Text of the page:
Vicente Lombardo Toledano (1894 – 1968) (Wikimedia, Public Domain)
This post is sponsored by Brill.
In July 1994, Lombardo Toledano was exhumed from the Jardin Cemetery. To the beat of Ludwig van Beethoven’s funeral march, he was buried in the Rotunda of Illustrious Men in the Pantheon of Dolores, opposite the cauldron with the eternal flame, adorned by white daisies. The government of Carlos Salinas de Gortari paid him the ultimate tribute as if he were a hero who gave Mexico its sense of nationhood.
Lombardo Toledano was born in 1894, in Teziutlán, located in the mountains of Puebla. He died in Mexico City in 1968 following the massacre of the students in the Plaza de las Tres Culturas in Tlatelolco and the jubilant sports competition of the Olympic Games. It’s interesting the opinion others had about him. National and international intelligence agencies didn’t let him out of their sight, feelings of love and hate were mixed. At the same time, he was the object of royal welcomes and the target of several attacks. Also, he was detained and expelled from several countries, while others forbade him to visit them. His admirers saw in him as the helmsman of the Latin American worker, while for the others he was just an opportunist who used certain means for his personal goals.
The life and work of Lombardo Toledano gives an excellent view into the 20th century, from the rise and the fall of the old regime to World War II and the Cold War. The latter two are especially important because they reveal Mexico’s connections with the world. Toledano saw a role- model in the Soviet Union, emphasizing that the Soviet state had achieved the future to which Mexico should aspire. He belonged to the intellectual elite of men and women who considered themselves progressives, Marxists, and socialists who believed in a bright future for humanity.
Maybe one of the most interesting episodes in Toledano’s life is the era of emerging fascism in the 1930’s. For Toledano, it wasn’t necessary to wear the swastika or support the beliefs of Adolf Hitler or Benito Mussolini. Those who opposed the labor movement, the government of President Lázaro Cárdenas and the candidacy of General Manuel Ávila Camacho were all fascists for Toledano. Therefore, Toledano’s personal beliefs are an interesting point of view to observe the history of the 20th century. According to him, fascism was a fight of the bourgeoisie against the proletariat. Toledano considered, once fascism is overthrown, there will also be the institutions like the Vatican, Wall Street imperialism or The American Federation of Labor.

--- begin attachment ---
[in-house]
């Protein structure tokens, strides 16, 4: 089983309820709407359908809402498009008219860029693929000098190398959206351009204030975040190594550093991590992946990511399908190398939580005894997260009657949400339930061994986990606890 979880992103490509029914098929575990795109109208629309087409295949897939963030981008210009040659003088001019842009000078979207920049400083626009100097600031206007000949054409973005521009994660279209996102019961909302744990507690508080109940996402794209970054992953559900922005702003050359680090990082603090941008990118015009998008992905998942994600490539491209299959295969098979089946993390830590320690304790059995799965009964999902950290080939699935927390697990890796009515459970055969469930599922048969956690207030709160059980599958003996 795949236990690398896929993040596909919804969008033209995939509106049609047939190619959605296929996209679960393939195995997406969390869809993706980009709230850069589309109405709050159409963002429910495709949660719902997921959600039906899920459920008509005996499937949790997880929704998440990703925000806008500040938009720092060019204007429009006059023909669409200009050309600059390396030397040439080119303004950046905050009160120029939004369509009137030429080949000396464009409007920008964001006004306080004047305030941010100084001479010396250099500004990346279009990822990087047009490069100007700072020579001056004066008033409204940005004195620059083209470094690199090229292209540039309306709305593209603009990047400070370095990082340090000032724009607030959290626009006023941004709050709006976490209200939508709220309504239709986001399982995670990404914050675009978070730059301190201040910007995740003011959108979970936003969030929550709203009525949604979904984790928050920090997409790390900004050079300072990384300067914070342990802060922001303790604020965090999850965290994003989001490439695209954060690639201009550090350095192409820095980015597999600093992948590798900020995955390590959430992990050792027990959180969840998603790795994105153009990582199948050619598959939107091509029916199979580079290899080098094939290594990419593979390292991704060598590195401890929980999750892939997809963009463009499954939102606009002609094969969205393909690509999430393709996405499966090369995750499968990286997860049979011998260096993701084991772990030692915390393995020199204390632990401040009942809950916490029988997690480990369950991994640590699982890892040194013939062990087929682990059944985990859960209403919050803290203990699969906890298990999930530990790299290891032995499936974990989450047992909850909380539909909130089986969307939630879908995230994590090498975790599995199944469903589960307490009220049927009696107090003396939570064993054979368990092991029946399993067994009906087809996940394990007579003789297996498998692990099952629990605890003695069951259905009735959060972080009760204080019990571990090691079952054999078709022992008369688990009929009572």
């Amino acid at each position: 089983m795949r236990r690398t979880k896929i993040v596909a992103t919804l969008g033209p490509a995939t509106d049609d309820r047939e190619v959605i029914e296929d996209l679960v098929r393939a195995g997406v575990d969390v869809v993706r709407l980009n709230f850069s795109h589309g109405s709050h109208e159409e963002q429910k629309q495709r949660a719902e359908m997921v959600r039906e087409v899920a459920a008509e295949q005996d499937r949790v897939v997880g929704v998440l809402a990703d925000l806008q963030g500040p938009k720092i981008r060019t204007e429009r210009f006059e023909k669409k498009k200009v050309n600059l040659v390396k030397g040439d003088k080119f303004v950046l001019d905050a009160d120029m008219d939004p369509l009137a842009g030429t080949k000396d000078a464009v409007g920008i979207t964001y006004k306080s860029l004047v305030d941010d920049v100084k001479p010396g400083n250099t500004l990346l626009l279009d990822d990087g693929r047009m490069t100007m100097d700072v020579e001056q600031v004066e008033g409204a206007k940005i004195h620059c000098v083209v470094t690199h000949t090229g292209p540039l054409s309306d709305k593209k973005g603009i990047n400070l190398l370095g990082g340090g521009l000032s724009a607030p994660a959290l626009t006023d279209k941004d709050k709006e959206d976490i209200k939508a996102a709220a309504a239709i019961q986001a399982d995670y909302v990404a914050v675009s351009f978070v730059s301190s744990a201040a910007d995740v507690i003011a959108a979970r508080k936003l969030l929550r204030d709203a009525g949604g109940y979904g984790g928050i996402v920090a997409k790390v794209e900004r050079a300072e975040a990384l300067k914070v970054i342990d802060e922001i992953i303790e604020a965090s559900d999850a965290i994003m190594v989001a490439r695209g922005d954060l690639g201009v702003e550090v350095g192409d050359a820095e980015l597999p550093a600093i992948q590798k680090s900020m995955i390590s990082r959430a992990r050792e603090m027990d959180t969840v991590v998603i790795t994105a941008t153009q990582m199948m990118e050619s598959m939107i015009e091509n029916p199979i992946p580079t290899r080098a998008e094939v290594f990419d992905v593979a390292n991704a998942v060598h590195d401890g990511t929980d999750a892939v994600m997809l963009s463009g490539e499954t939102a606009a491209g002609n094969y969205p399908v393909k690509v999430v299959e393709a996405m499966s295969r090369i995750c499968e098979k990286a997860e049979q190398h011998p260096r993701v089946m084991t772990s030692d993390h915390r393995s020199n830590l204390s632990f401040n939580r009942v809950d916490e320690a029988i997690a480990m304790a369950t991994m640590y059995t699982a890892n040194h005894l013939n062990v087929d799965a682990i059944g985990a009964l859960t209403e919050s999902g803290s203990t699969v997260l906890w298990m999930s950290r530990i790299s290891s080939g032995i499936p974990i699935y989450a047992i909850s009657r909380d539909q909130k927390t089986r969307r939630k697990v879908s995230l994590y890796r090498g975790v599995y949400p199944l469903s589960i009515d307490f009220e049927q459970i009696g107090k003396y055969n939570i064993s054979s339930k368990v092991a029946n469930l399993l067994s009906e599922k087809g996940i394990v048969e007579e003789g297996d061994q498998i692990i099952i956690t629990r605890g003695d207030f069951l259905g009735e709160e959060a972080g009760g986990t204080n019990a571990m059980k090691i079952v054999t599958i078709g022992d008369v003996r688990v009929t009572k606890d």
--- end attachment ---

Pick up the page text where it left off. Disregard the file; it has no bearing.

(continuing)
Lombardo Toledano’s political journey from being a Christian well-wisher concerned with social issues to becoming a dominant public figure influenced by Stalinism, who gave its contribution to the national and international labor movements, is greatly explored in the new book, In Combat (The Life of Lombardo Toledano) by Daniela Spenser. In fifteen chapters the author gives the full story of Toledano’s political life and work, from his family background to 1968, his final year. The book is very significant because Toledano’s life is actually a document reflection of the very tumultuous and contradictory history of the 20th century. His legacy is also present in contemporary Mexico, because many schools and institutions are named after him. The traces of the history he witnessed and was a part of, are still there, even after 9/11 that brought the fight against terrorism on the international political scene and postponed the idea of building democracy.